When it comes to the Bible, people can be awfully funny.
I heard recently about an American church group that was interested in funding a seminary in Russia, helping to train future ministers. Everything was going well until the Americans made it plain that they would only provide funding if the seminary used the King James Version in its classes.
There must have been a moment of stunned silence on the part of the Russian Christians, until someone was brave enough to point out that there is no King James Version in the Russian language, since King James was an English king and the KJV is an English translation.
Sure enough, the group refused to fund the seminary. After all, any place that lets something silly like language get in the way must be liberal!
As a young person, I grew up with a red Scofield King James Version Bible. The preacher had a red Scofield KJV, and if it was good enough for Peter, Paul and my pastor, it was good enough for me! I’m not sure at what age I ventured out of the fold and tested another translation, but I soon discovered a whole new world of Bibles: big ones, little ones, NIV’s and RSV’s (and lots of other acronyms).
Once I hit college and seminary, I discovered Bibles even come in Greek and Hebrew — and I discovered I didn’t like those nearly as much as my red KJV. I did discover that the New American Standard Version was good for double-checking my Greek homework, however.
I also discovered that otherwise open-minded seminary professors can lose their spirit of tolerance at the sight of the wrong Bible. One such professor referred to the Living Bible as “the green monster” and threatened bodily harm to anyone daring enter the classroom with one.
I’ve also learned how much a Bible can become a repository of someone’s life. After my grandmother’s death this summer, family members shared time looking at her Bible — the notes she had made to herself, comments on sermons, pieces of poetry tucked away in the pages. I learned things about my grandmother in death I had never learned during her life — through her Bible.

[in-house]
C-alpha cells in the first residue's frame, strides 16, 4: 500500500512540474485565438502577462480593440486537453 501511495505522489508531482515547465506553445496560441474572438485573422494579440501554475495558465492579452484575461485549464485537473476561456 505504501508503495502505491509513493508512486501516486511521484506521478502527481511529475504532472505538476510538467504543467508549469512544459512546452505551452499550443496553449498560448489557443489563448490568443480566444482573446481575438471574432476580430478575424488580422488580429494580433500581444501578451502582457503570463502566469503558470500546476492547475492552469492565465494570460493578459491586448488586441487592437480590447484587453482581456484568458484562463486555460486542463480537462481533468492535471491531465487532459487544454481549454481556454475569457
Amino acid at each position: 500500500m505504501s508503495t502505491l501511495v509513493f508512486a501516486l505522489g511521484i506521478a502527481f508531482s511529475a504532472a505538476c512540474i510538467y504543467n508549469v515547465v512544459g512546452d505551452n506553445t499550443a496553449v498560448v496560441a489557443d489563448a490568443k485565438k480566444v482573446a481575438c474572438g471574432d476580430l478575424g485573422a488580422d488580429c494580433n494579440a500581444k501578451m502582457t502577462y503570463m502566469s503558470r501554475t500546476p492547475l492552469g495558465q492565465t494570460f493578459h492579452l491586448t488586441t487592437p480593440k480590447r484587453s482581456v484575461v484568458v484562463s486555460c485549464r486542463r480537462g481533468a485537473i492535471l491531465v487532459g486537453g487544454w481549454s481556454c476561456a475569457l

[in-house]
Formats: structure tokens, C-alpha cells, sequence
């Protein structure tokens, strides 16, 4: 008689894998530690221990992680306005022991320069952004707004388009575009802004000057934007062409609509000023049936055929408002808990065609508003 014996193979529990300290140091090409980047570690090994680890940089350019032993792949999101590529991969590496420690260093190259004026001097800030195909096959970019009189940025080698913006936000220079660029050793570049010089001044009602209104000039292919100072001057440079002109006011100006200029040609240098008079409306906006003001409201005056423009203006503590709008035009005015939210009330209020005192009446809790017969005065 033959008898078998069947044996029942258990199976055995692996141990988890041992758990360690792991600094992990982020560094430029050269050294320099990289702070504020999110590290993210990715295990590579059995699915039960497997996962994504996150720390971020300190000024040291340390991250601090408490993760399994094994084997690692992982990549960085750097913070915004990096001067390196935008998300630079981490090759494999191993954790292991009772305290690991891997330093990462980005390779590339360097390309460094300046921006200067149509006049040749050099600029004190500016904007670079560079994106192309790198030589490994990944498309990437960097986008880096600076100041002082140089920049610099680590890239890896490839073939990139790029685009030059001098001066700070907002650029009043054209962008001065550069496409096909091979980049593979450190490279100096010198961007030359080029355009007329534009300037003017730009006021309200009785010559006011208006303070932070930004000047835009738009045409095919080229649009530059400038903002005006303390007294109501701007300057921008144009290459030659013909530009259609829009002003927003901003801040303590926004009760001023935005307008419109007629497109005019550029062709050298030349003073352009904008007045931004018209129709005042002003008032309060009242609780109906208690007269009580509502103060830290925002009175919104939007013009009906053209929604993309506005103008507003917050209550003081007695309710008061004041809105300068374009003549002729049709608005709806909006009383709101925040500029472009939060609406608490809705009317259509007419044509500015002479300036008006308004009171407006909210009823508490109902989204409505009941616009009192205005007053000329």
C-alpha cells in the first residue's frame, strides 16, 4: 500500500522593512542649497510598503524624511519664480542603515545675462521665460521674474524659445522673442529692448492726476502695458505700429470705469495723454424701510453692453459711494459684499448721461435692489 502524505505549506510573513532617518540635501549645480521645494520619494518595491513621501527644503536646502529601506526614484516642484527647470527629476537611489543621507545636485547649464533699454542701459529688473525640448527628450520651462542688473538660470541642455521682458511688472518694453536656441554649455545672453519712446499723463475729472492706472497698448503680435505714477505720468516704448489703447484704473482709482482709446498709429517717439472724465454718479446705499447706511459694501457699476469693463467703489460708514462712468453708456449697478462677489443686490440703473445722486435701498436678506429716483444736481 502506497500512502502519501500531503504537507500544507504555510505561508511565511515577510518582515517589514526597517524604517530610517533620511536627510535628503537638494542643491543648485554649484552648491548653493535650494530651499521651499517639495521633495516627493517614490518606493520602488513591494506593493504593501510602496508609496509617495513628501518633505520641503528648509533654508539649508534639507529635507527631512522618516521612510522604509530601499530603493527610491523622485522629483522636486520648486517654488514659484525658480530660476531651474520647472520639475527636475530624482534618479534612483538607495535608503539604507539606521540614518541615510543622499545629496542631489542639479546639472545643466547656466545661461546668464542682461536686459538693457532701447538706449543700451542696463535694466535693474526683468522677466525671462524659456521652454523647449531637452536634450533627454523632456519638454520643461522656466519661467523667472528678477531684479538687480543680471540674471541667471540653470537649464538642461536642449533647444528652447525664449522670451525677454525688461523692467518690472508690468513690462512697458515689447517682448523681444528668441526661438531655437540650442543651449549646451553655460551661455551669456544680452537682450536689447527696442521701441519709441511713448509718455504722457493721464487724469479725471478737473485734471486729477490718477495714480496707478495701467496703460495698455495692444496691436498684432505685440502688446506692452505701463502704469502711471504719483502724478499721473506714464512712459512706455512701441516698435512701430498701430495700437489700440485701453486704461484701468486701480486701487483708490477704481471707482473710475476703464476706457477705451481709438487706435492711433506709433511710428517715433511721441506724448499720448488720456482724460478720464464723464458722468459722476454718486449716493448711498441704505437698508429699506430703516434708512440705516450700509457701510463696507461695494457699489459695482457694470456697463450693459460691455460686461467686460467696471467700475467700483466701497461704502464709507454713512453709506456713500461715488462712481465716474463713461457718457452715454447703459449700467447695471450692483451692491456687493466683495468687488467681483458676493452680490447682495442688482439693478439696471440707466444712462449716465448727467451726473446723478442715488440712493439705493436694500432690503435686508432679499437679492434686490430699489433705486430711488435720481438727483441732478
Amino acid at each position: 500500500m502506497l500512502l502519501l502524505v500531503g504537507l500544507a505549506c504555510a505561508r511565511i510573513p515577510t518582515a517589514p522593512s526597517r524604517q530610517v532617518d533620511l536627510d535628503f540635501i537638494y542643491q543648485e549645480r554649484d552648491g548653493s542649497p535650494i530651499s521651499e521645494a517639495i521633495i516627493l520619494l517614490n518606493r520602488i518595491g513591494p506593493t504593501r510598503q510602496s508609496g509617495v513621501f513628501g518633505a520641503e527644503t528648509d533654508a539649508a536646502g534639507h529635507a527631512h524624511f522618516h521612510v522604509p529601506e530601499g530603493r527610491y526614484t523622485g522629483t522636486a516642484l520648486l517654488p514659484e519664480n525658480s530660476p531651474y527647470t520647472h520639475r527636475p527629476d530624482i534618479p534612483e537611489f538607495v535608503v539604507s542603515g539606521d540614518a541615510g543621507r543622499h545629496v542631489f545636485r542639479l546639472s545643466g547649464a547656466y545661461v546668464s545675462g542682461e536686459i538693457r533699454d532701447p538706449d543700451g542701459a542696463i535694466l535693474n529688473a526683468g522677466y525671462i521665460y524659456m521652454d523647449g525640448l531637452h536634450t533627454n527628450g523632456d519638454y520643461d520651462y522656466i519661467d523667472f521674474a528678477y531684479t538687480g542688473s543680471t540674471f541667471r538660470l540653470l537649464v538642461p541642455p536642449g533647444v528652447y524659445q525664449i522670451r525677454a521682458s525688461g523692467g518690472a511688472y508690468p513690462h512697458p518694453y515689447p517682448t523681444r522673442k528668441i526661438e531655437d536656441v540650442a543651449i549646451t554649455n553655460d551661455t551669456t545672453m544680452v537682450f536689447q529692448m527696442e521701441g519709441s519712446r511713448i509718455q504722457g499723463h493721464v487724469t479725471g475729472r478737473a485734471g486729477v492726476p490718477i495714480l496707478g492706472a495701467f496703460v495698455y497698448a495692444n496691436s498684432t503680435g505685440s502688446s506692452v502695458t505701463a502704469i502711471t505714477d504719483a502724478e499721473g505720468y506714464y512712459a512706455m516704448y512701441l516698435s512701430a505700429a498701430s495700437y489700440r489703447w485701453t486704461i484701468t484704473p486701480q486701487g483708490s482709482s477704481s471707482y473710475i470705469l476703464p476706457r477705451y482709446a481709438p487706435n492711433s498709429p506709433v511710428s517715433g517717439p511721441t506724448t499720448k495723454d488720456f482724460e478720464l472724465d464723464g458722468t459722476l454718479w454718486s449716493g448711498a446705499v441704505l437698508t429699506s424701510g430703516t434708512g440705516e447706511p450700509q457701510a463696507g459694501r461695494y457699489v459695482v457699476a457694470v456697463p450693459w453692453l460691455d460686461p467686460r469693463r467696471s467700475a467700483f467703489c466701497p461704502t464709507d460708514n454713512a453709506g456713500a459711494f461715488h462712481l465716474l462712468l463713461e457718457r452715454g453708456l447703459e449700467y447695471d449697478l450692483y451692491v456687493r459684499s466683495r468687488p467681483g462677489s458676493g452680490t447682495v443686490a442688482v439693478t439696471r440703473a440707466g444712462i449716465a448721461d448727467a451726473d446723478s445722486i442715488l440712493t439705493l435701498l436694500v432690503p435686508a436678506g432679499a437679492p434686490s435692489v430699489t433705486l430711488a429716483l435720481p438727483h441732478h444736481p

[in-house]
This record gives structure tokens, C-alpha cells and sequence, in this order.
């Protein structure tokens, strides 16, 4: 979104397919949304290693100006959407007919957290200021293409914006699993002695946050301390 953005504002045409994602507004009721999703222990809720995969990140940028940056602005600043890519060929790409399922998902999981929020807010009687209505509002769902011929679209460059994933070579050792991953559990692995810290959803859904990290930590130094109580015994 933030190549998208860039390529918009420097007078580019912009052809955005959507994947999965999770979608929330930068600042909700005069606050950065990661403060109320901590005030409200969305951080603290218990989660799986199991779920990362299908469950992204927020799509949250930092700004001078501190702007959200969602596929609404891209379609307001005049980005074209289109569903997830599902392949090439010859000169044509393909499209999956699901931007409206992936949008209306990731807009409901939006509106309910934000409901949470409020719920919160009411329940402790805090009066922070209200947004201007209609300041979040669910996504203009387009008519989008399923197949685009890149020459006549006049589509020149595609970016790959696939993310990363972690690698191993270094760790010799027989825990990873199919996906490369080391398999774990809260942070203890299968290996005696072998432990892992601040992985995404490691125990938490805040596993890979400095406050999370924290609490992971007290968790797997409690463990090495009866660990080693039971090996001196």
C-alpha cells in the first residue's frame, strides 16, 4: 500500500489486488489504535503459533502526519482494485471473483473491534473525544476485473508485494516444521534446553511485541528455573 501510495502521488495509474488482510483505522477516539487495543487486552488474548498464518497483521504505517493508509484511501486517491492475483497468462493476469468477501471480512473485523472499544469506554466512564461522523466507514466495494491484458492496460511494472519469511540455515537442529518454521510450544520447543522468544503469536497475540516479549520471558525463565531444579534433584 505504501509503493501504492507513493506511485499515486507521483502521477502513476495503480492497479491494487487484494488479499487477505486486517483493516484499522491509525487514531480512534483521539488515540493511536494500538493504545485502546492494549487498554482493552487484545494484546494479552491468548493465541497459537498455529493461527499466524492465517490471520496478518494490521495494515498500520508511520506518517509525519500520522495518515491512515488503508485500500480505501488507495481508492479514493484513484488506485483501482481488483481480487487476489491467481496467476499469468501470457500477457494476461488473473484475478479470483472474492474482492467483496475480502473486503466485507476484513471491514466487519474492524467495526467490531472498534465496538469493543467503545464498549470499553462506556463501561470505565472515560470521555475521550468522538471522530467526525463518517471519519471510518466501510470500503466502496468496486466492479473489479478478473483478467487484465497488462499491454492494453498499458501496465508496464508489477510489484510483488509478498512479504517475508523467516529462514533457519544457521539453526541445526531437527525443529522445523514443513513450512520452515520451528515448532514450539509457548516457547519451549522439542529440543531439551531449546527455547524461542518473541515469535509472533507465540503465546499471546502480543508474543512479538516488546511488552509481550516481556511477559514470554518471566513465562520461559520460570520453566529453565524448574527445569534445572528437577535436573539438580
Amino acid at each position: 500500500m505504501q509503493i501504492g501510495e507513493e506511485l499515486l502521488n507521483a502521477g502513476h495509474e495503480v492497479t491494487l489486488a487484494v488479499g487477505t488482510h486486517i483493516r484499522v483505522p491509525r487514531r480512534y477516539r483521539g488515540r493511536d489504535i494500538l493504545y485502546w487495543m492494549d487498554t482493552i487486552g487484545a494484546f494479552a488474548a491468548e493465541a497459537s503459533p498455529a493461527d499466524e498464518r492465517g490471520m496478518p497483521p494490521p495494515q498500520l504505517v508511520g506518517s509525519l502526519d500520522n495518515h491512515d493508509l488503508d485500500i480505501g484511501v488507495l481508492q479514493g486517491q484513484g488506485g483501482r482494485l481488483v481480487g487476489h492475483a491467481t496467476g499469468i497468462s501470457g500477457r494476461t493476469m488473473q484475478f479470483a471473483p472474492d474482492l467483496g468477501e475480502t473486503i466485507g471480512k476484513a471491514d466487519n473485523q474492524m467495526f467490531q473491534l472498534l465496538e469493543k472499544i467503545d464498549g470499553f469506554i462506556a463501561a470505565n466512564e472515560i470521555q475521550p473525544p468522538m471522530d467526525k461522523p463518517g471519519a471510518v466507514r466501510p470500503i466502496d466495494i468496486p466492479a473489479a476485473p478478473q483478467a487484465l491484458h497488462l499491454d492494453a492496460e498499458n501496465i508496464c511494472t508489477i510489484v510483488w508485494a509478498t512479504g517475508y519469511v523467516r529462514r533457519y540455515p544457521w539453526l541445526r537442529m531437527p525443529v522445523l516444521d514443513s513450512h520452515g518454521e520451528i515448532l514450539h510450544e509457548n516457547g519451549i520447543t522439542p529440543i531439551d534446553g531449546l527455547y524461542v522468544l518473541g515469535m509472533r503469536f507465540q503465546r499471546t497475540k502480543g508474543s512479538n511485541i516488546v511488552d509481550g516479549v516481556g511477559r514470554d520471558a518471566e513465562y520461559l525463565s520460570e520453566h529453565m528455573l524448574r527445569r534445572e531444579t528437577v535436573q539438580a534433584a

I’ve learned something else about the Bible over the years. No matter how many translations, how many attractive bindings and attractive designs, no matter how many Bibles sit on my shelf — they only come alive when I take them off the shelf and read them, ponder them, live in them.
When I die, I want my grandchildren to open my Bible and learn new things about me.

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About The Author

Michael Duduit is the founding publisher and editor of Preaching magazine. He is also the founding Dean of the new College of Christian Studies and Professor of Christian Ministry at Anderson University in Anderson, South Carolina. Michael is author and editor of several books, including the Handbook of Contemporary Preaching (Broadman & Holman Press), Joy in Ministry (Baker Books), Preaching With Power (Baker) and Communicate With Power (Baker). From 1996 until 2000 he served as editor of the Abingdon Preaching Annual series. His email newsletter, PreachingNow, is read each week by more than 40,000 pastors and church leaders in the U.S. and around the world. He is founder and director of the National Conference on Preaching and the International Congress on Preaching, which has been held in 1997 at Westminster Chapel in London, 2002 at the University of Edinburgh, Scotland, and 2007at Cambridge. He has been a pastor and associate pastor, has served a number of churches as interim pastor, and speaks regularly for churches, colleges and conferences.

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